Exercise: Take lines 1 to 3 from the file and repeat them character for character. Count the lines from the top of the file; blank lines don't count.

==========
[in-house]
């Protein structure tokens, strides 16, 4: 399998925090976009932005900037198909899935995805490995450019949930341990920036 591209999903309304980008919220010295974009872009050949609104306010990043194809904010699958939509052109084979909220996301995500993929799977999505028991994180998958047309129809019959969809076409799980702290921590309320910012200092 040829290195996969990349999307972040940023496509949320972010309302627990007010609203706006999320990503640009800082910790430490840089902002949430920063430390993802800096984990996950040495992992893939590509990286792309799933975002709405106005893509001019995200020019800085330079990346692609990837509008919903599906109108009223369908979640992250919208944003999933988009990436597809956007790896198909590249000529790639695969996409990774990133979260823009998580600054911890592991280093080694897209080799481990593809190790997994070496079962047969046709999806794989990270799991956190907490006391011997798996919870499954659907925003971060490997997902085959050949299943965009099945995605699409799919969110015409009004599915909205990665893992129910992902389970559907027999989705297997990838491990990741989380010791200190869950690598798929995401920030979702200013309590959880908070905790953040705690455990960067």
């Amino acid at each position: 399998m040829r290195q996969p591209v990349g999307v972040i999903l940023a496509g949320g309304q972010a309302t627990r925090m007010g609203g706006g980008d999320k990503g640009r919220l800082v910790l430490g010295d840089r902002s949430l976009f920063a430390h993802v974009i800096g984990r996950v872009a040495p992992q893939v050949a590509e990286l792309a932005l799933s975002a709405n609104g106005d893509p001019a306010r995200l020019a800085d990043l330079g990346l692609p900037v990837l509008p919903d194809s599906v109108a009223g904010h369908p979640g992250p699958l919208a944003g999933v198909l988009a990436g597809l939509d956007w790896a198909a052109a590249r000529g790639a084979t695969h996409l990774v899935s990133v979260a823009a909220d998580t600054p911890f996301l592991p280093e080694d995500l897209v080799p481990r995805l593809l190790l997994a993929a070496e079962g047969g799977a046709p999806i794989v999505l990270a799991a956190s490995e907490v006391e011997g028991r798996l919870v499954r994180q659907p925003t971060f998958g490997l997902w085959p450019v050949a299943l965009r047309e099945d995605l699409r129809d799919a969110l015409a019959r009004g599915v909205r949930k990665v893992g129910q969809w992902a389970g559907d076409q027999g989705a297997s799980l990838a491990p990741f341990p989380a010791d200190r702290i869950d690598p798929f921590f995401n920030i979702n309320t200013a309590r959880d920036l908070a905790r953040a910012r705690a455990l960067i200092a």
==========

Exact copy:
[in-house]
């Protein structure tokens, strides 16, 4: 399998925090976009932005900037198909899935995805490995450019949930341990920036 591209999903309304980008919220010295974009872009050949609104306010990043194809904010699958939509052109084979909220996301995500993929799977999505028991994180998958047309129809019959969809076409799980702290921590309320910012200092 040829290195996969990349999307972040940023496509949320972010309302627990007010609203706006999320990503640009800082910790430490840089902002949430920063430390993802800096984990996950040495992992893939590509990286792309799933975002709405106005893509001019995200020019800085330079990346692609990837509008919903599906109108009223369908979640992250919208944003999933988009990436597809956007790896198909590249000529790639695969996409990774990133979260823009998580600054911890592991280093080694897209080799481990593809190790997994070496079962047969046709999806794989990270799991956190907490006391011997798996919870499954659907925003971060490997997902085959050949299943965009099945995605699409799919969110015409009004599915909205990665893992129910992902389970559907027999989705297997990838491990990741989380010791200190869950690598798929995401920030979702200013309590959880908070905790953040705690455990960067």
């Amino acid at each position: 399998m040829r290195q996969p591209v990349g999307v972040i999903l940023a496509g949320g309304q972010a309302t627990r925090m007010g609203g706006g980008d999320k990503g640009r919220l800082v910790l430490g010295d840089r902002s949430l976009f920063a430390h993802v974009i800096g984990r996950v872009a040495p992992q893939v050949a590509e990286l792309a932005l799933s975002a709405n609104g106005d893509p001019a306010r995200l020019a800085d990043l330079g990346l692609p900037v990837l509008p919903d194809s599906v109108a009223g904010h369908p979640g992250p699958l919208a944003g999933v198909l988009a990436g597809l939509d956007w790896a198909a052109a590249r000529g790639a084979t695969h996409l990774v899935s990133v979260a823009a909220d998580t600054p911890f996301l592991p280093e080694d995500l897209v080799p481990r995805l593809l190790l997994a993929a070496e079962g047969g799977a046709p999806i794989v999505l990270a799991a956190s490995e907490v006391e011997g028991r798996l919870v499954r994180q659907p925003t971060f998958g490997l997902w085959p450019v050949a299943l965009r047309e099945d995605l699409r129809d799919a969110l015409a019959r009004g599915v909205r949930k990665v893992g129910q969809w992902a389970g559907d076409q027999g989705a297997s799980l990838a491990p990741f341990p989380a010791d200190r702290i869950d690598p798929f921590f995401n920030i979702n309320t200013a309590r959880d920036l908070a905790r953040a910012r705690a455990l960067i200092a």